Showmanship for children and sheep |

Showmanship for children and sheep

Moffat County Fair junior event showcases youths and livestock

Dan Olsen

— Emily Hepworth knows how to bounce back from a bad year.

The 17-year-old has been showing sheep at the Moffat County Fair since she was 9, and was in 4-H two years before that.

When asked how she did at last year’s fair, she just shakes her head.

“I’ve had champions before, but last year was an off year,” she said. “I didn’t do very good.”

Things came around this year for Hepworth as she received the champion award in senior showmanship for showing her lamb, Pretty Boy.

The judge even pointed out the features – maintaining eye contact with the judge, and presenting a good profile of the animal – that won the ribbon for Hepworth.

Participants said it takes many hours and days of training with your show animal to achieve top awards at the fair.

Twelve-year-old Darren McLaughlin is familiar with the process.

“You have to practice every day,” he said. “Get up every morning and work them, and working them at night.”

McLaughlin, who was in the Intermediate Showmanship class Wednesday, said he has been working sheep his whole life.

“Halter breaking them and getting them to lead is the hardest part,” he said. “If you’re going to show sheep, be ready for a lot of work.”

Eleven-year-old Kayla Hall, of Craig, took home the reserve intermediate showmanship award, but it was touch and go for a while.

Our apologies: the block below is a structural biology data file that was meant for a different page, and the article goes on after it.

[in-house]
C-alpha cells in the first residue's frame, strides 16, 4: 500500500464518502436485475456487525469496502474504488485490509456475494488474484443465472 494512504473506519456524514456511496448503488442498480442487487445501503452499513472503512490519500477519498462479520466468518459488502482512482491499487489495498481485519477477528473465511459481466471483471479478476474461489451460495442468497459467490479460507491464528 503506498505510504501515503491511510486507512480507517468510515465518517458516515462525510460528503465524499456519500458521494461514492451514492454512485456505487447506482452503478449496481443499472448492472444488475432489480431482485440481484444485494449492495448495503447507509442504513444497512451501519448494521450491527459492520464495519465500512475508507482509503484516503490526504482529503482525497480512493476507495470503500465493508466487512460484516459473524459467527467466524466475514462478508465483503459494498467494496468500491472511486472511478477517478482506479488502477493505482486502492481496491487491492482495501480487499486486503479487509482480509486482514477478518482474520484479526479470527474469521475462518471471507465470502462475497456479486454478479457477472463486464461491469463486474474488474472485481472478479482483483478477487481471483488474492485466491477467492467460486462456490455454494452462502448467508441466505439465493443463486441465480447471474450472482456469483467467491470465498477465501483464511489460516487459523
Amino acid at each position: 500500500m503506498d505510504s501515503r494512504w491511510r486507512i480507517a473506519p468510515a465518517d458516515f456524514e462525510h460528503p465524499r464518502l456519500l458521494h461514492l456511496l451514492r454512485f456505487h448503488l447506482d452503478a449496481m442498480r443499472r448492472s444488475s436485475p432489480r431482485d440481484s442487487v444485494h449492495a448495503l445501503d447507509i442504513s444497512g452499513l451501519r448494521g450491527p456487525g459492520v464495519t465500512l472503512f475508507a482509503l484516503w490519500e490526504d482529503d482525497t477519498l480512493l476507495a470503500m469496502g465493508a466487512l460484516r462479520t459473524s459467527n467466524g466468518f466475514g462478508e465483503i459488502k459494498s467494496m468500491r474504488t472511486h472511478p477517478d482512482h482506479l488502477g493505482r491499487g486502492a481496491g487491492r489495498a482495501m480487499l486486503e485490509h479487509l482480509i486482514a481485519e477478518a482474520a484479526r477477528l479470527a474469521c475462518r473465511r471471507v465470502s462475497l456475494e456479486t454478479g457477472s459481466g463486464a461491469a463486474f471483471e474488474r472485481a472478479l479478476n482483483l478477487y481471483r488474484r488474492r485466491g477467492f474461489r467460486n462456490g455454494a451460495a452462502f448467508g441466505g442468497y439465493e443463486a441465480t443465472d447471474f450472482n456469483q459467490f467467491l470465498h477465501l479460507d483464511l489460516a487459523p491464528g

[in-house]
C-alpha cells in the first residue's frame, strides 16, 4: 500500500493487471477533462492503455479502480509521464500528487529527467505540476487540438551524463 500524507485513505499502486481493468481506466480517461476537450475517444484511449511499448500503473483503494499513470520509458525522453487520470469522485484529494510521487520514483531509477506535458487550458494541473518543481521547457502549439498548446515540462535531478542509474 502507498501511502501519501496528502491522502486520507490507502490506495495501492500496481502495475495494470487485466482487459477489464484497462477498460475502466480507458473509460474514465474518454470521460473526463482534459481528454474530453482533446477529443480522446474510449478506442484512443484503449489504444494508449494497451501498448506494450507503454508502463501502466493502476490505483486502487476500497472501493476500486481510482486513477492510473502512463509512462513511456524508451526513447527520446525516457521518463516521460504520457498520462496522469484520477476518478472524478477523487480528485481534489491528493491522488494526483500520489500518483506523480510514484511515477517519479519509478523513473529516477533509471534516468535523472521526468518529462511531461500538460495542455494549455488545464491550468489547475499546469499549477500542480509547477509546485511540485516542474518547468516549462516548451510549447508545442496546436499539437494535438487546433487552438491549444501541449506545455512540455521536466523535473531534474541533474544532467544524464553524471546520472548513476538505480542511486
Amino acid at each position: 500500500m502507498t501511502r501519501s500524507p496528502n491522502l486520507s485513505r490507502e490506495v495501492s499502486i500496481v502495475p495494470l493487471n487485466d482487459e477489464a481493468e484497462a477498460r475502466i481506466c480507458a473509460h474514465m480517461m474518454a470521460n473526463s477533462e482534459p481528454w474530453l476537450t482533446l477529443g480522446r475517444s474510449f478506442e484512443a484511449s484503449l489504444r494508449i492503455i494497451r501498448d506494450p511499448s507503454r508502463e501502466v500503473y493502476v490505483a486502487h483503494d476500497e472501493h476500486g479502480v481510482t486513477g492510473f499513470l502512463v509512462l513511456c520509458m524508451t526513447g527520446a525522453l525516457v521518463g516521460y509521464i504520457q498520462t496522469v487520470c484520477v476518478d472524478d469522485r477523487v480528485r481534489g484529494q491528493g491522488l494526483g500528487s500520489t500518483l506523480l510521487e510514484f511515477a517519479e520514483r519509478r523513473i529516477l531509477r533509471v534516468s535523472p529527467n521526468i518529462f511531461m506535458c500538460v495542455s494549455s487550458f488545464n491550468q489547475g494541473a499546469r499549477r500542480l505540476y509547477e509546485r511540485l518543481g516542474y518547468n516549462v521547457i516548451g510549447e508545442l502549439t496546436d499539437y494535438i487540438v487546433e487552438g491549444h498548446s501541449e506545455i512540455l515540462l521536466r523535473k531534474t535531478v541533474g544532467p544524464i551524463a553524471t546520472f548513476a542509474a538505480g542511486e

“I thought my lamb was going to jump on me and make me fall over,” Hall said.

In addition to showing lambs, Hall was in the dog competition as well, keeping a busy schedule for someone who also is intermediate fair queen.

Trey Davis also had a few issues with his lamb, Gloria, but the 10-year-old knows what the problem was.

“They are really stubborn,” he said. “It’s hard when your lamb won’t walk.”

Like her fellow competitors, Cheyan Hill has been raising her market lamb, Reese, since she acquired him in March.

The 14-year-old advises others interested in raising lambs for the fair to work with their feet often. Getting them to brace and walk with a halter is the hardest part, she said.

Ten-year-old Jerrica DeLong placed second in junior showmanship in this, her third year at the fair. She said the toughest part in taking home a ribbon is the competition.

Brison Davis may be only 6 years old, but he did something no one else could brag about during Wednesday’s competition.

“I’m the only one to show my lamb without using a rope,” he said proudly. “It took a lot of practice. I work with them every day.”

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